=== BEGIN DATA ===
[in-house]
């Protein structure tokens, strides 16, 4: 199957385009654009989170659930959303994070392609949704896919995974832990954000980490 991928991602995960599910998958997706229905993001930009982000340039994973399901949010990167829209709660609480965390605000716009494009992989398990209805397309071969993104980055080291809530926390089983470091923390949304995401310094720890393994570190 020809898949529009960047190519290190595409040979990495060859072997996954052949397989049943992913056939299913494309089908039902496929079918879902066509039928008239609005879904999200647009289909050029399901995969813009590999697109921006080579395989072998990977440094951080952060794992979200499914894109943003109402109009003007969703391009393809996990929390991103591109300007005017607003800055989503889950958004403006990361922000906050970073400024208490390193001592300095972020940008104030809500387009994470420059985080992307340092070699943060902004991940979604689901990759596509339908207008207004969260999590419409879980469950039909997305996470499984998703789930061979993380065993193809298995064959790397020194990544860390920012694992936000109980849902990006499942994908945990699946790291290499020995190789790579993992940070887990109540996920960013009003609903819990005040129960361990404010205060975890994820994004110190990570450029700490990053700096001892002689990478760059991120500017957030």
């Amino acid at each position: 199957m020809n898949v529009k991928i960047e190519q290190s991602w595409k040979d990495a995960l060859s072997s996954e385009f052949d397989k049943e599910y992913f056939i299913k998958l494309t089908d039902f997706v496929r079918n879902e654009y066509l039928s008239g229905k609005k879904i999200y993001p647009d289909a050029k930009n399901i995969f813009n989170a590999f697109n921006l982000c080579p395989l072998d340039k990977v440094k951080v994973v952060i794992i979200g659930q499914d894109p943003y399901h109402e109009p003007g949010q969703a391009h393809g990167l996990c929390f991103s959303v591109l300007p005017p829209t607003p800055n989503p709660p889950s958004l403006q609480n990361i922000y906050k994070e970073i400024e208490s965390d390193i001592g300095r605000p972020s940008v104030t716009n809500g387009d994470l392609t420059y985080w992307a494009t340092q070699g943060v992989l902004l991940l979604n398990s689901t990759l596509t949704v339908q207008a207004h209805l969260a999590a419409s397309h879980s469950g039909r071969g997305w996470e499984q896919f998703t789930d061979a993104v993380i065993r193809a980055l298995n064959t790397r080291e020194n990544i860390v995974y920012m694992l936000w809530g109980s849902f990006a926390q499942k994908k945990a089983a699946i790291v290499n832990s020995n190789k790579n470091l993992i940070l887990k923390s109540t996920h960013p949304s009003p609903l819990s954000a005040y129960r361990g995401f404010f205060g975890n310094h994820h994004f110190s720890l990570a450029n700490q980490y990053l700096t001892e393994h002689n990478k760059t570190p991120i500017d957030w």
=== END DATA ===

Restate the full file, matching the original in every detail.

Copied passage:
[in-house]
């Protein structure tokens, strides 16, 4: 199957385009654009989170659930959303994070392609949704896919995974832990954000980490 991928991602995960599910998958997706229905993001930009982000340039994973399901949010990167829209709660609480965390605000716009494009992989398990209805397309071969993104980055080291809530926390089983470091923390949304995401310094720890393994570190 020809898949529009960047190519290190595409040979990495060859072997996954052949397989049943992913056939299913494309089908039902496929079918879902066509039928008239609005879904999200647009289909050029399901995969813009590999697109921006080579395989072998990977440094951080952060794992979200499914894109943003109402109009003007969703391009393809996990929390991103591109300007005017607003800055989503889950958004403006990361922000906050970073400024208490390193001592300095972020940008104030809500387009994470420059985080992307340092070699943060902004991940979604689901990759596509339908207008207004969260999590419409879980469950039909997305996470499984998703789930061979993380065993193809298995064959790397020194990544860390920012694992936000109980849902990006499942994908945990699946790291290499020995190789790579993992940070887990109540996920960013009003609903819990005040129960361990404010205060975890994820994004110190990570450029700490990053700096001892002689990478760059991120500017957030």
């Amino acid at each position: 199957m020809n898949v529009k991928i960047e190519q290190s991602w595409k040979d990495a995960l060859s072997s996954e385009f052949d397989k049943e599910y992913f056939i299913k998958l494309t089908d039902f997706v496929r079918n879902e654009y066509l039928s008239g229905k609005k879904i999200y993001p647009d289909a050029k930009n399901i995969f813009n989170a590999f697109n921006l982000c080579p395989l072998d340039k990977v440094k951080v994973v952060i794992i979200g659930q499914d894109p943003y399901h109402e109009p003007g949010q969703a391009h393809g990167l996990c929390f991103s959303v591109l300007p005017p829209t607003p800055n989503p709660p889950s958004l403006q609480n990361i922000y906050k994070e970073i400024e208490s965390d390193i001592g300095r605000p972020s940008v104030t716009n809500g387009d994470l392609t420059y985080w992307a494009t340092q070699g943060v992989l902004l991940l979604n398990s689901t990759l596509t949704v339908q207008a207004h209805l969260a999590a419409s397309h879980s469950g039909r071969g997305w996470e499984q896919f998703t789930d061979a993104v993380i065993r193809a980055l298995n064959t790397r080291e020194n990544i860390v995974y920012m694992l936000w809530g109980s849902f990006a926390q499942k994908k945990a089983a699946i790291v290499n832990s020995n190789k790579n470091l993992i940070l887990k923390s109540t996920h960013p949304s009003p609903l819990s954000a005040y129960r361990g995401f404010f205060g975890n310094h994820h994004f110190s720890l990570a450029n700490q980490y990053l700096t001892e393994h002689n990478k760059t570190p991120i500017d957030w």